As someone who's been jailed wearing a carrot suit and while protesting in the nude, Dan Mathews tells what it's like to crusade for People for the Ethical Treatment of Animals in Committed: A Rabble Rouser's Memoir.

Your book makes clear that being an activist who keeps winding up in jail (if not the psych ward) requires a sense of humor.

If you've dedicated your life to a cause, then it's easy to burn out if you don't have a very lighthearted outlook. I think that's why I've been going for more than 20 years now. Sure, we face unbelievable odds: you've got a lot of huge industries that we're trying to change or even bring down. And you have to be kind of crazy to endeavor something like that, I think. But we're doing it.

What do you say to those who criticize the sensationalism of some of your tactics?

Oh, they're absolutely right. But I'd rather go too far than not far enough. Having done this my whole life, I know that when you ask nicely, people generally ignore you. Furriers pay designers to use fur on the runway, but we don't have enough money to pay them not to use fur, so we have to figure out what our currency is. Often, our currency is intimidation and public embarrassment. It would be great if we could have intellectual debates about these issues, but that's not the world we live in.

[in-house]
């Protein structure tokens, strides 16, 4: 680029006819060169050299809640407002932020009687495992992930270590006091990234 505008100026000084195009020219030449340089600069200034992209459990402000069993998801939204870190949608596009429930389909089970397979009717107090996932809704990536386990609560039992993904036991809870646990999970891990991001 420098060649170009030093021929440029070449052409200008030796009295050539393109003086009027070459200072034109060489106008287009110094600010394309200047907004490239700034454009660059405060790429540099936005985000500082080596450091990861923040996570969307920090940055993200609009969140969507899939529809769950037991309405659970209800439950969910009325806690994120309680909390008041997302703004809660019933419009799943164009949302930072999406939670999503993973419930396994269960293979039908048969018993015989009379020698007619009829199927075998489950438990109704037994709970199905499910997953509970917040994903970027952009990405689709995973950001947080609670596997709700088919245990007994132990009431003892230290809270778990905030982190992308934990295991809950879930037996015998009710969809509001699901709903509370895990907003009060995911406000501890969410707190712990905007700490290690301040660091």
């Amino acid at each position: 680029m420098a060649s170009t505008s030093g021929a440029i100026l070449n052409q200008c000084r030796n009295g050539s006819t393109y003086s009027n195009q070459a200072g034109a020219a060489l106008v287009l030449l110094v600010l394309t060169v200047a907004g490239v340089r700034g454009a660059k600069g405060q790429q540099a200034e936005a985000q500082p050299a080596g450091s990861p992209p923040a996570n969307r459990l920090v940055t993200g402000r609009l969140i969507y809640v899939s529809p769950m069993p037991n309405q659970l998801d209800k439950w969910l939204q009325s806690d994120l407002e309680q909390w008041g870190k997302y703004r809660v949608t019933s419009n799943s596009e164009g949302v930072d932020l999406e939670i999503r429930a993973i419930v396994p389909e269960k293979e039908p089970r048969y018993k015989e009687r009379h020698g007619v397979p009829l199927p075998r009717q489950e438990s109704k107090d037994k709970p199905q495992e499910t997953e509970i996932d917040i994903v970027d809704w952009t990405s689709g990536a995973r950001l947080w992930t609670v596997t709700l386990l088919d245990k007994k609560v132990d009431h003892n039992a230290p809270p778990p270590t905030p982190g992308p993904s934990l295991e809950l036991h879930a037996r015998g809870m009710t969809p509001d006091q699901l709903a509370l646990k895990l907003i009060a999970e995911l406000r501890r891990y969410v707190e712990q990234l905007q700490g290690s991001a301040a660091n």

Though your book is less a treatise on animal rights issues than a memoir, do you expect the book to have a positive effect on the issue?

I think so. Most people don't want to be told what to think or how to act. So the first thing I want people to walk away with is that the book is funny. Even the jarring chapters have their irreverent elements. But then, when people find out what actually transpires in the book, they will come away with the sense that we no longer live in a time in which people can be so insensitive to animals.

Having faced adversity throughout your life—as a gay man, for example—did you have deeper motivations for writing your memoir?

I've always moonlighted as a writer, doing odd jobs writing for magazines. So I consider myself as much a humorist as I do an activist. But also, keeping one's sense of priorities as an individual and not giving in to society or family pressures is very important to me. As much as it's about animal rights, it's about being who you are and not being what everyone else wants you to be.